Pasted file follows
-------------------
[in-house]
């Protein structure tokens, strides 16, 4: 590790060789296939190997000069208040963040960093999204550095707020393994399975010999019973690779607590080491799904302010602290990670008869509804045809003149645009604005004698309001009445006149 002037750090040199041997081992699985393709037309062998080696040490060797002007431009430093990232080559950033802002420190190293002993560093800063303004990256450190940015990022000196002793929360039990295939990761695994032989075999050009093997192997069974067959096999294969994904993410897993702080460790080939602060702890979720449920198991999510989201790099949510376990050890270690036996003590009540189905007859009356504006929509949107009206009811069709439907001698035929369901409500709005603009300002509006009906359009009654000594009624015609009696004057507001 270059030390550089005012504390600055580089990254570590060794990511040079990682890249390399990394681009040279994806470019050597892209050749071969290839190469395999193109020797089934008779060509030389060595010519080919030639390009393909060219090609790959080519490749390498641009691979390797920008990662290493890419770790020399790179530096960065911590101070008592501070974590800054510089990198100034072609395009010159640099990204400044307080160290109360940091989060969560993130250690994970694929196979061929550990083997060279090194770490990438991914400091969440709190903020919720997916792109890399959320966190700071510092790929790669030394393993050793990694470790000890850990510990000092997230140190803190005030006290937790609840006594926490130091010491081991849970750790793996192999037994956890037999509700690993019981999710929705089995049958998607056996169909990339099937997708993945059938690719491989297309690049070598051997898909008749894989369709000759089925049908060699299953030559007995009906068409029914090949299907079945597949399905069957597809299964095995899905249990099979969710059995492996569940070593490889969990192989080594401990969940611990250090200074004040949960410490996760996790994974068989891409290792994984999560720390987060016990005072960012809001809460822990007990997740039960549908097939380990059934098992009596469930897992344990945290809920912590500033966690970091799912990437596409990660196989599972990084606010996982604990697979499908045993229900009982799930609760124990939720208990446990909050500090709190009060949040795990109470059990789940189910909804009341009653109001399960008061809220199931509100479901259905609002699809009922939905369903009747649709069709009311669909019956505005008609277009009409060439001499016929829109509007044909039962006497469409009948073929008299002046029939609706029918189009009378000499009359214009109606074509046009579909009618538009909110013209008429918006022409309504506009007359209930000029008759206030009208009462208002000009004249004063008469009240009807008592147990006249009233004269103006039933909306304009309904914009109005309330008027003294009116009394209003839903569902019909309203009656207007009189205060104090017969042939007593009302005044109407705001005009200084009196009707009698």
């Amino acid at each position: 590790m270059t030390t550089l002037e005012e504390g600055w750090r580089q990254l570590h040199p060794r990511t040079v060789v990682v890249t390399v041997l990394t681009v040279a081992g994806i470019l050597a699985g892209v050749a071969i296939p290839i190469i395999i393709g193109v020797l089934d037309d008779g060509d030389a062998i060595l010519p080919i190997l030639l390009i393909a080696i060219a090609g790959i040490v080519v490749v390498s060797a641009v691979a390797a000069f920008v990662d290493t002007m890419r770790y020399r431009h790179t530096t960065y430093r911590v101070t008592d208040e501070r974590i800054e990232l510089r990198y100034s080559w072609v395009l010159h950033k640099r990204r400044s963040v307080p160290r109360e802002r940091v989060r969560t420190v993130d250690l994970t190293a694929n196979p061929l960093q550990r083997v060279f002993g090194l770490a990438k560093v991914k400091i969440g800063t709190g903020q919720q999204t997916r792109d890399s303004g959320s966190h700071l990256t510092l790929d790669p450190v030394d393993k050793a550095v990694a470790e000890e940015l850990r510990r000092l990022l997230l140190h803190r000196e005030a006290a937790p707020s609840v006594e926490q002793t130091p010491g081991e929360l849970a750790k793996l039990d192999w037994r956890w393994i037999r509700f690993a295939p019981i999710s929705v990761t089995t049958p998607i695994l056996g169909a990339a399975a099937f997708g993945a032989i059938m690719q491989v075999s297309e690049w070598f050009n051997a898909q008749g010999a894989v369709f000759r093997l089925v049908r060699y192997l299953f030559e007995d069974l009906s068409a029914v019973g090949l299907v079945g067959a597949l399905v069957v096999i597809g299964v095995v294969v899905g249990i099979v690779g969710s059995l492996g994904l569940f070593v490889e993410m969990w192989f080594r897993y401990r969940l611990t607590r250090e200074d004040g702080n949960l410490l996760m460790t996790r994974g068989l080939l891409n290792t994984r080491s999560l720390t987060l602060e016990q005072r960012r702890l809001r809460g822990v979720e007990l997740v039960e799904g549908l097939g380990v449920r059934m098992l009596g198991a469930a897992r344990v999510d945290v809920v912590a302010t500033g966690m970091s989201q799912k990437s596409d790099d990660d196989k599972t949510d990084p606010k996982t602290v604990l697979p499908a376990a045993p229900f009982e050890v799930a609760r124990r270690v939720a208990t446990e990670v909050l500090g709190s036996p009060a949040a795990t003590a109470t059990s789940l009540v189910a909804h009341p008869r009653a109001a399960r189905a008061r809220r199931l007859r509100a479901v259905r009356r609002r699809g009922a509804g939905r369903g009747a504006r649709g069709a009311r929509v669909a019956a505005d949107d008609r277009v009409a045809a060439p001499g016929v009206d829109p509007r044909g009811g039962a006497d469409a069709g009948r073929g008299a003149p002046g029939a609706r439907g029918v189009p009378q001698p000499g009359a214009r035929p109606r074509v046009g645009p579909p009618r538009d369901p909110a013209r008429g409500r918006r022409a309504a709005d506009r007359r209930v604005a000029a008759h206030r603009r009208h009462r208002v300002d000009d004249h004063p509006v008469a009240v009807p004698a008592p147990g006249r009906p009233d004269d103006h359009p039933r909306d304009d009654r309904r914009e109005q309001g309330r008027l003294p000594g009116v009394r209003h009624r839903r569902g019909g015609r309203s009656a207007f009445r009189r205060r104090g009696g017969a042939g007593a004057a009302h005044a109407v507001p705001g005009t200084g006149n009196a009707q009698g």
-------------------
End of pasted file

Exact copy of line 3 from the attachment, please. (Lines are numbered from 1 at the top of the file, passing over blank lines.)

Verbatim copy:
């Amino acid at each position: 590790m270059t030390t550089l002037e005012e504390g600055w750090r580089q990254l570590h040199p060794r990511t040079v060789v990682v890249t390399v041997l990394t681009v040279a081992g994806i470019l050597a699985g892209v050749a071969i296939p290839i190469i395999i393709g193109v020797l089934d037309d008779g060509d030389a062998i060595l010519p080919i190997l030639l390009i393909a080696i060219a090609g790959i040490v080519v490749v390498s060797a641009v691979a390797a000069f920008v990662d290493t002007m890419r770790y020399r431009h790179t530096t960065y430093r911590v101070t008592d208040e501070r974590i800054e990232l510089r990198y100034s080559w072609v395009l010159h950033k640099r990204r400044s963040v307080p160290r109360e802002r940091v989060r969560t420190v993130d250690l994970t190293a694929n196979p061929l960093q550990r083997v060279f002993g090194l770490a990438k560093v991914k400091i969440g800063t709190g903020q919720q999204t997916r792109d890399s303004g959320s966190h700071l990256t510092l790929d790669p450190v030394d393993k050793a550095v990694a470790e000890e940015l850990r510990r000092l990022l997230l140190h803190r000196e005030a006290a937790p707020s609840v006594e926490q002793t130091p010491g081991e929360l849970a750790k793996l039990d192999w037994r956890w393994i037999r509700f690993a295939p019981i999710s929705v990761t089995t049958p998607i695994l056996g169909a990339a399975a099937f997708g993945a032989i059938m690719q491989v075999s297309e690049w070598f050009n051997a898909q008749g010999a894989v369709f000759r093997l089925v049908r060699y192997l299953f030559e007995d069974l009906s068409a029914v019973g090949l299907v079945g067959a597949l399905v069957v096999i597809g299964v095995v294969v899905g249990i099979v690779g969710s059995l492996g994904l569940f070593v490889e993410m969990w192989f080594r897993y401990r969940l611990t607590r250090e200074d004040g702080n949960l410490l996760m460790t996790r994974g068989l080939l891409n290792t994984r080491s999560l720390t987060l602060e016990q005072r960012r702890l809001r809460g822990v979720e007990l997740v039960e799904g549908l097939g380990v449920r059934m098992l009596g198991a469930a897992r344990v999510d945290v809920v912590a302010t500033g966690m970091s989201q799912k990437s596409d790099d990660d196989k599972t949510d990084p606010k996982t602290v604990l697979p499908a376990a045993p229900f009982e050890v799930a609760r124990r270690v939720a208990t446990e990670v909050l500090g709190s036996p009060a949040a795990t003590a109470t059990s789940l009540v189910a909804h009341p008869r009653a109001a399960r189905a008061r809220r199931l007859r509100a479901v259905r009356r609002r699809g009922a509804g939905r369903g009747a504006r649709g069709a009311r929509v669909a019956a505005d949107d008609r277009v009409a045809a060439p001499g016929v009206d829109p509007r044909g009811g039962a006497d469409a069709g009948r073929g008299a003149p002046g029939a609706r439907g029918v189009p009378q001698p000499g009359a214009r035929p109606r074509v046009g645009p579909p009618r538009d369901p909110a013209r008429g409500r918006r022409a309504a709005d506009r007359r209930v604005a000029a008759h206030r603009r009208h009462r208002v300002d000009d004249h004063p509006v008469a009240v009807p004698a008592p147990g006249r009906p009233d004269d103006h359009p039933r909306d304009d009654r309904r914009e109005q309001g309330r008027l003294p000594g009116v009394r209003h009624r839903r569902g019909g015609r309203s009656a207007f009445r009189r205060r104090g009696g017969a042939g007593a004057a009302h005044a109407v507001p705001g005009t200084g006149n009196a009707q009698g």